Tuesday, January 27, 2015

Violence breeds violence (1966)

From the October 1966 issue of the Socialist Standard

No single incident could capture the absurd tragedy of Capitalist society more than the recent killing of three London policemen in Braybrook Street, Shepherds Bush. In one moment was expressed all its frustration, waste, violence and inequalities. To an onlooker whose mind was not steeped in the attitudes of propertied society, the whole event would have been quite incomprehensible if not completely lunatic. First of all there was sudden death in the streets of the city, cruel and vindictive murder, the instant production of a litter of corpses. This was followed swiftly by the most intense police enquiries that produced the oddest of spectacles, for example, 75 tall uniformed men in a long line, on hands and knees fingering through the grass for little metal objects. Later there came the ugly aftermath of hundreds of grim-faced detectives, revolver in hand, staggering through the foliage of Epping Forest, hunting for a man. What was their mission? If need be to kill him, but at least to lock him for the rest of his life. Here undoubtedly was waste, frustration and violence; and the background of it all was formed by the inequalities of capitalist society.

It was a tragedy; killings always are, and so are the reprisals of the state taken in the name of so-called law and order. But the added tragedy of the whole affair will be the little that society will learn from it. The hang 'em and flog 'em brigade will have an outing, but in the meantime, important questions will probably remain unanswered.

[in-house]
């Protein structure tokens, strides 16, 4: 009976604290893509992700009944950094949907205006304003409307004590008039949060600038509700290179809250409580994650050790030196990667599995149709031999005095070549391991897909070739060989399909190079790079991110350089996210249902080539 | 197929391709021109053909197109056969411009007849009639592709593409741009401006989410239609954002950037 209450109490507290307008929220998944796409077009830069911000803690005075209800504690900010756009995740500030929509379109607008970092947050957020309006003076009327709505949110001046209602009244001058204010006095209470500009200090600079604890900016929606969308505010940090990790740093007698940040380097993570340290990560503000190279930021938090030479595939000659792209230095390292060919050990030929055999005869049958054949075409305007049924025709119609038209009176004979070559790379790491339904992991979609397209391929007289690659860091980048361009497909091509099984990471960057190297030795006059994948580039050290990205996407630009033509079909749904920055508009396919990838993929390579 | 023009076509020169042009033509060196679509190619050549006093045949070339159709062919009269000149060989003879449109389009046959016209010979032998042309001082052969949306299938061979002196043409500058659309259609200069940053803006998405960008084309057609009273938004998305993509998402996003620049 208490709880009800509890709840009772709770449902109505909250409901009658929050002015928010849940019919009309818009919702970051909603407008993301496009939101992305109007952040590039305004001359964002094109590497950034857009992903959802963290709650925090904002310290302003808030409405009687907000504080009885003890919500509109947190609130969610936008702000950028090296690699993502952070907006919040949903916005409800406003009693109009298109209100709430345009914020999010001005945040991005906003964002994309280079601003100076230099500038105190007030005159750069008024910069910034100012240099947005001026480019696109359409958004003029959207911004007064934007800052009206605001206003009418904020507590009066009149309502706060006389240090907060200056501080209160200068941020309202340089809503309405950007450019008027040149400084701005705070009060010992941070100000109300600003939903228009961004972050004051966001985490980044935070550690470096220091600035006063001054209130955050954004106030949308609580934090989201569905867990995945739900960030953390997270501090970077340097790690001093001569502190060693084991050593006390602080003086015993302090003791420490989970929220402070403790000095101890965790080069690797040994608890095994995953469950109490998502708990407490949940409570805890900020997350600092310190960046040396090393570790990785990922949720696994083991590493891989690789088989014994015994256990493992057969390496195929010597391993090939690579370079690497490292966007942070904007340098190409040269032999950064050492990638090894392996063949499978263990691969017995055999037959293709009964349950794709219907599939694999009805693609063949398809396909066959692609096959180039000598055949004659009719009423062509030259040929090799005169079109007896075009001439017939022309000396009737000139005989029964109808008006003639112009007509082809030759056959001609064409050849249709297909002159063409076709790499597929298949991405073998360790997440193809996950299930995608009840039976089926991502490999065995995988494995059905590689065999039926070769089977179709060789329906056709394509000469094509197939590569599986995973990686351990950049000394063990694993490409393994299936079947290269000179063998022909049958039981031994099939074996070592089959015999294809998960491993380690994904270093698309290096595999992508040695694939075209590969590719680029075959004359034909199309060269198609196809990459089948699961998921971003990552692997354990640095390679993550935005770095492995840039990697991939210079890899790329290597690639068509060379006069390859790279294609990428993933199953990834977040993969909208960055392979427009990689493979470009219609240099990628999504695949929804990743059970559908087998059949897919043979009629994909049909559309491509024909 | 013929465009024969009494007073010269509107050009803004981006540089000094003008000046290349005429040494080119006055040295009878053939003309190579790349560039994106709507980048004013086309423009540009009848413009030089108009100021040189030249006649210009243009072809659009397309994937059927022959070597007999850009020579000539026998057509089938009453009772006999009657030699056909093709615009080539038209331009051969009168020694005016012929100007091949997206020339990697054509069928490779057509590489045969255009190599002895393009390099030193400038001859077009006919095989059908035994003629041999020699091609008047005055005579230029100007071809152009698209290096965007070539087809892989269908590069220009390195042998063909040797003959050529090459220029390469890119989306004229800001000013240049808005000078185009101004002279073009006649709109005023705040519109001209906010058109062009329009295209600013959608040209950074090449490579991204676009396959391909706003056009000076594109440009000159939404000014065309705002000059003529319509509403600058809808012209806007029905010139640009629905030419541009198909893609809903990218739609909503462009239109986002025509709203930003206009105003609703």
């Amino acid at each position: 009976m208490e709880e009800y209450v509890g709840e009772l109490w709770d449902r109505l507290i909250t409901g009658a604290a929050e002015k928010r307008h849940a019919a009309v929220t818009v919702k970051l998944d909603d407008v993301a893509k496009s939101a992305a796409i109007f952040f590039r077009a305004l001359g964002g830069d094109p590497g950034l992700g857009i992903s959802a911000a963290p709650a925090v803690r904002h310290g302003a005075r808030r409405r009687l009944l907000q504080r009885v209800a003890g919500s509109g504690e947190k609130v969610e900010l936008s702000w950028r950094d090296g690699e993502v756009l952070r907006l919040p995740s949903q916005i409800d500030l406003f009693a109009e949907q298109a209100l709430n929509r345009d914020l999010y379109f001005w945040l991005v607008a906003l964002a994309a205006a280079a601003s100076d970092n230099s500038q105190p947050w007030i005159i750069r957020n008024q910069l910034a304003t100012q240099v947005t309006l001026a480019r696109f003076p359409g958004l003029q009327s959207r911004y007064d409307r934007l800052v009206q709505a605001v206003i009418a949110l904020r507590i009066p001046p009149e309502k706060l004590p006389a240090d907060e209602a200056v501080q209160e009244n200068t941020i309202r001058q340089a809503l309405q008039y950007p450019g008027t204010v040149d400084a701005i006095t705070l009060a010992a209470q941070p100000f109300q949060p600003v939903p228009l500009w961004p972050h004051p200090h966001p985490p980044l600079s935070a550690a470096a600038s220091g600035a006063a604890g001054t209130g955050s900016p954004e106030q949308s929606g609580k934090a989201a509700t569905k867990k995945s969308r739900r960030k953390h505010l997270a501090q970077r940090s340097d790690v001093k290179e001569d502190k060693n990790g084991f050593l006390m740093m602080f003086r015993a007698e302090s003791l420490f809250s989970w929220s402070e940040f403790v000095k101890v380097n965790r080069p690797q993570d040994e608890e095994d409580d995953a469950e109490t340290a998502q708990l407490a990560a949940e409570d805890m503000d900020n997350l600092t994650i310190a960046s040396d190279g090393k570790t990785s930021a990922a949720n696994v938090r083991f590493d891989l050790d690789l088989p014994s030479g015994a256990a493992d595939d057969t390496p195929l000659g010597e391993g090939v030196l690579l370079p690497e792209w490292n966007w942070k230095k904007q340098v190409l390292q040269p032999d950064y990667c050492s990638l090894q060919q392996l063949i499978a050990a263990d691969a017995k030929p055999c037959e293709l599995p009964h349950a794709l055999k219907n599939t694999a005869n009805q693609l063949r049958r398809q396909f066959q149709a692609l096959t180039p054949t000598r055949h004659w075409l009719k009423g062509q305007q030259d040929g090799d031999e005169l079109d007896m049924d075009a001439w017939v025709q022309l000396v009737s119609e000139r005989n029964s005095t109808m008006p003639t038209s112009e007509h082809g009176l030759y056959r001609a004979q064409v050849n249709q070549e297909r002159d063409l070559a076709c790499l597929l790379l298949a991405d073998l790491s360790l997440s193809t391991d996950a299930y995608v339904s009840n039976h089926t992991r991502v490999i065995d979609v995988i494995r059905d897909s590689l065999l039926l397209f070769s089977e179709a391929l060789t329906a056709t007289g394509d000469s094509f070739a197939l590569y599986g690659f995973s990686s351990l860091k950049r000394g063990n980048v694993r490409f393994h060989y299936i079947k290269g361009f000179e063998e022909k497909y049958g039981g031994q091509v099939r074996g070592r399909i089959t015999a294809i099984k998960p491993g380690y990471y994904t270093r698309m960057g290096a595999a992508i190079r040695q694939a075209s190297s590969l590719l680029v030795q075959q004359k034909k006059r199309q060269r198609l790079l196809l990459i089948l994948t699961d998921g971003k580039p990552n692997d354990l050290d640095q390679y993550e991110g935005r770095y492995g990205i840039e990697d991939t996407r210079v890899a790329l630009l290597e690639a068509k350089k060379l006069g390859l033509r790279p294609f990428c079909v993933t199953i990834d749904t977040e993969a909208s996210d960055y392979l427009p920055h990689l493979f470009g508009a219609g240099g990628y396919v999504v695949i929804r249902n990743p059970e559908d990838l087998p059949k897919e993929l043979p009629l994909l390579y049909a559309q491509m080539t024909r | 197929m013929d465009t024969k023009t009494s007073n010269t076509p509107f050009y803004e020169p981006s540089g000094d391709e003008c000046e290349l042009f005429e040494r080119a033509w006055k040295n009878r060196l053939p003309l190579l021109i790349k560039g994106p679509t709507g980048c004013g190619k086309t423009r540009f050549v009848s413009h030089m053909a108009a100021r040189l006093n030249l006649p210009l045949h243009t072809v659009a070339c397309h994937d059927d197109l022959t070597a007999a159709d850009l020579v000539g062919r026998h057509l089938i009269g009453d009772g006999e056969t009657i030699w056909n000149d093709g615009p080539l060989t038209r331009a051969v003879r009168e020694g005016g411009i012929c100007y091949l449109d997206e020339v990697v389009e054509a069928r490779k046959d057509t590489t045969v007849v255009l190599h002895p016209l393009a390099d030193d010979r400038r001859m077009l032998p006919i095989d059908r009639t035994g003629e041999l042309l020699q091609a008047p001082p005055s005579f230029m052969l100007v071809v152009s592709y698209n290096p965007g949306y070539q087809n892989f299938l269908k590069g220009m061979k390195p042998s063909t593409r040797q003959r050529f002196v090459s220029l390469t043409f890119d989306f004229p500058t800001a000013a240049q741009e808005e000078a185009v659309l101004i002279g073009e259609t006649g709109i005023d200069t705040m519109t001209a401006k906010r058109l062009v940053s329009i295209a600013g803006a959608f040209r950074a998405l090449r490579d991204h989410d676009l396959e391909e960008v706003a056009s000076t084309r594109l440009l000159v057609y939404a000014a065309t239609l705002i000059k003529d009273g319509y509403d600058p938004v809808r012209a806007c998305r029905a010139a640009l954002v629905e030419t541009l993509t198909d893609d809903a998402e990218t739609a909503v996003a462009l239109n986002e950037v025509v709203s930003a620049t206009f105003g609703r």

Unless we are educated otherwise, it is an almost automatic response to entirely blame some individual for crimes. It is a response which follows from the prejudices of a fragmented individualistic society. It follows also from the religious idea that during their lives men make a conscious decision to become either good or evil. It also serves as a convenient scapegoat, which divests ourselves of personal involvement, to find some individual upon whom we can heap all guilt.

If our explanation of the incident stops at finding three men guilty and we satisfy ourselves that our duty has been done by applying a suitable punishment, then we shall be back where we were before the killings occurred, except, of course, that three policemen will be dead and other men will probably spend the rest of their lives in prison. We shall not only have done nothing to prevent this kind of violence occurring, but by failing to face up to all the factors involved, we ensure that it will happen again. When it comes to those acts of violence that meet with disapproval, where does the responsibility begin and where does it end? It is not just that capitalism has no consistent basis from which it can condemn violence; it is a society that constantly generates violence. Furthermore there can be no escaping the fact the code of honesty and the sanctity of private property expresses the material interests of men who have got everything—wealth, power and privilege. Thus the attempt to uphold morality under capitalism breaks up into cynicism.